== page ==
What’s So Special About 20 Years?

Year twenty is a pivotal milestone in the life-cycle of every building and a transitional point in the life of almost every common interest community, whether it is a traditional planned development of single-family homes or condominium that contains attached housing units.

The significance of the 20-year mark lies in the fact that at around 20 years of age two things occur more or less simultaneously. The first is that almost all buildings have reached the point where major expenditures will be required to pay for modernization or replacement of various components of the building. Significant expenditures may be an immediate concern, but even if they aren’t, it is likely that within 5 to 10 years the Association will be faced with major replacement reserve expenditures.

The second is that when you conduct a reserve study that projects 30 years into the future, at a point when a homeowner association is 20 years old, the reserve planning horizon now captures a point in the future when the facility, which is the subject of the study, will be 50 years old….and at 50 years of age there are almost no depreciating building assets that have not reached the end of their expected useful life.

In those states where condominiums and planned developments are required by law to conduct a reserve study that covers a period of 30 years, the reserve study that you conduct at 20 years of age will capture those expenses that may only occur once every 45 to 50 years. In the reserve planning business these long-lived components are referred to as “legacy systems.” Legacy systems are those components that were placed into service when the building was originally constructed and have never been replaced or significantly updated since they were placed into service.

Planned communities that may not be responsible for maintaining buildings per se, may also be faced with the issue of reserving funds to pay for replacement of legacy systems if the Association is responsible for improvements such as roads, utility systems and other infrastructure-related elements of the community.

A reserve study that includes funding for the replacement or modernization of legacy systems will typically result in a significantly greater amount of money that is projected to be spent over the period of time covered by the reserve analysis. This implied or forward spending obligation represents a form of liability to the degree future spending is not offset by reserves that have already been accumulated. Under the best of circumstances, an Association that has reached 20 years of age is perhaps 10 years away from the point where major expenditures will be required. Under the worst of circumstances, major reserve spending may be an immediate concern.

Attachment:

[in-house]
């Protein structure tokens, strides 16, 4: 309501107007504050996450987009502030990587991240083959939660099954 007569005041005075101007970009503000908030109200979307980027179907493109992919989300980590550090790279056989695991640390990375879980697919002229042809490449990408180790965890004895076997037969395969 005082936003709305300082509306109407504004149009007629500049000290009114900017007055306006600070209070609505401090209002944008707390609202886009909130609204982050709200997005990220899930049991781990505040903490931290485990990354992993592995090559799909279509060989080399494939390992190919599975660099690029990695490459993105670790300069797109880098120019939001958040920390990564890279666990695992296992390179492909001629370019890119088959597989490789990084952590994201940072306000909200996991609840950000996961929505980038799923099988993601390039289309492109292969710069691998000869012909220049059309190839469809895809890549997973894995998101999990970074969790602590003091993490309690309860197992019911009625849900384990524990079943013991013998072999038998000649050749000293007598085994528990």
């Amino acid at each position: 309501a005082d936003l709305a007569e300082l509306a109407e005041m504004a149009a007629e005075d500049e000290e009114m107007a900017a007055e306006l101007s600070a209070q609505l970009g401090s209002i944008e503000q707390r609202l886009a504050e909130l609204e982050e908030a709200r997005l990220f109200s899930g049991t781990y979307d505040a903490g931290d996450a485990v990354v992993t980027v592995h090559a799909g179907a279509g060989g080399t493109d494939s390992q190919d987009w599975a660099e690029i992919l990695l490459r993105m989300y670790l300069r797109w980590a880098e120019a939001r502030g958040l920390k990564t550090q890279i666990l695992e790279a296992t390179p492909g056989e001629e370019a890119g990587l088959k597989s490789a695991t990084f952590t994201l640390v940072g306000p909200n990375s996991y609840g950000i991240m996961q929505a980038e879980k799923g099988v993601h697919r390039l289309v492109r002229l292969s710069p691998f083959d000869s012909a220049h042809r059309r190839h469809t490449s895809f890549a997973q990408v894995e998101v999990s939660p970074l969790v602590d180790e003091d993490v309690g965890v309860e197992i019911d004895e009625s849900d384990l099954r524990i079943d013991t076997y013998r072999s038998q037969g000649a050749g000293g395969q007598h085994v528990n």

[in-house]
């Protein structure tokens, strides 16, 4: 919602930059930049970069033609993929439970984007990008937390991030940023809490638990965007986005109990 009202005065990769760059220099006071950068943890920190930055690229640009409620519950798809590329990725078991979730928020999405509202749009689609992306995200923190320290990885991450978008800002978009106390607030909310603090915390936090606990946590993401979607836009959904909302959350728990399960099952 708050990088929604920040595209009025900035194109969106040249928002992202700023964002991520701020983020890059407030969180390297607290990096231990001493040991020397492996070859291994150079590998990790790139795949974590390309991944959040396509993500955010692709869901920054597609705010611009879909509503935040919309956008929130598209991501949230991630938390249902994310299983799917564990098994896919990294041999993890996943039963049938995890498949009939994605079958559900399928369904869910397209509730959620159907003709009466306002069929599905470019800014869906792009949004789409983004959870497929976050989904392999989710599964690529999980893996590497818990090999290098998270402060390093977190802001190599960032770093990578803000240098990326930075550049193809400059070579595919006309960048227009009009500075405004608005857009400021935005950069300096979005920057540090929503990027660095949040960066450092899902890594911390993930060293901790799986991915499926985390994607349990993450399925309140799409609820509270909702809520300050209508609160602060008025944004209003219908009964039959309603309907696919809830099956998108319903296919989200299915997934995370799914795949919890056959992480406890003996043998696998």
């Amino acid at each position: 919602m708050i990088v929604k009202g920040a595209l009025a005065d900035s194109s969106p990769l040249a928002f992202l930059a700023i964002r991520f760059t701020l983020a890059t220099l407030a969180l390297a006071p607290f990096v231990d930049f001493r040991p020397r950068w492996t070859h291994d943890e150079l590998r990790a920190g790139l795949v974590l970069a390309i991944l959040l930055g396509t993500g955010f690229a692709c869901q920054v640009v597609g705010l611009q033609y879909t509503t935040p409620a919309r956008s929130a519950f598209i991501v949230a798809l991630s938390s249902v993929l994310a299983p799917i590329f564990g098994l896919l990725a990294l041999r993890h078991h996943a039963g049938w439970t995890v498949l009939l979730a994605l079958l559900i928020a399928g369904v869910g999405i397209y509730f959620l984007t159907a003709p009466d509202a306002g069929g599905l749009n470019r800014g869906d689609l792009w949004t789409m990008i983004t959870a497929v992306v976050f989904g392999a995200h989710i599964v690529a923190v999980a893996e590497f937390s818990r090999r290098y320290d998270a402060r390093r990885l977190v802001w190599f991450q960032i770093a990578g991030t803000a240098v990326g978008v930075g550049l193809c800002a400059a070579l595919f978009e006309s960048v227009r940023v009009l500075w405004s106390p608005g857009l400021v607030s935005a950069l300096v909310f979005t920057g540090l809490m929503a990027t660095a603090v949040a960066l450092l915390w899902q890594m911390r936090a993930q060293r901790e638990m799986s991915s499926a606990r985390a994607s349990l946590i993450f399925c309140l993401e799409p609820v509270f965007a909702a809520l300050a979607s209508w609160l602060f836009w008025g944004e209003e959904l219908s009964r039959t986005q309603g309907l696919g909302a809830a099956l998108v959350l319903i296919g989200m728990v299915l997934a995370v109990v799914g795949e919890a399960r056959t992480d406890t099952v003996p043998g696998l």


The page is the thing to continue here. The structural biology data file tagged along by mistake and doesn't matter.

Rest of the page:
In addition to accumulating the money that is required to pay for these expenses, the 20-year milestone also represents the point at which the planning process becomes more intensified, if it hasn’t already. In many cases 20 years is the first significant reality check for many homeowner associations.

Those that have treated the reserve planning/funding process in a casual manner may find they have run out of time. Those that have never conducted a reserve study or have ignored the need to update and “work” the plan over the years may find it almost impossible to dig their way out of the financial hole that they have created without borrowing or levying special assessments.

As buyers become more knowledgeable and sophisticated in their ability to analyze homeowner association finances these aging communities are likely to become less attractive investment targets. Homeowner associations that reach the tipping point with insufficient reserves are likely to find that the homes within the community are harder to sell and when they do sell they may not command top of the market prices.

In the next installment of this series we will examine some of the solutions that older homeowner associations are using to resolve the issue of under-funded reserves and why borrowing to offset a lack of replacement reserves is almost always a bad idea.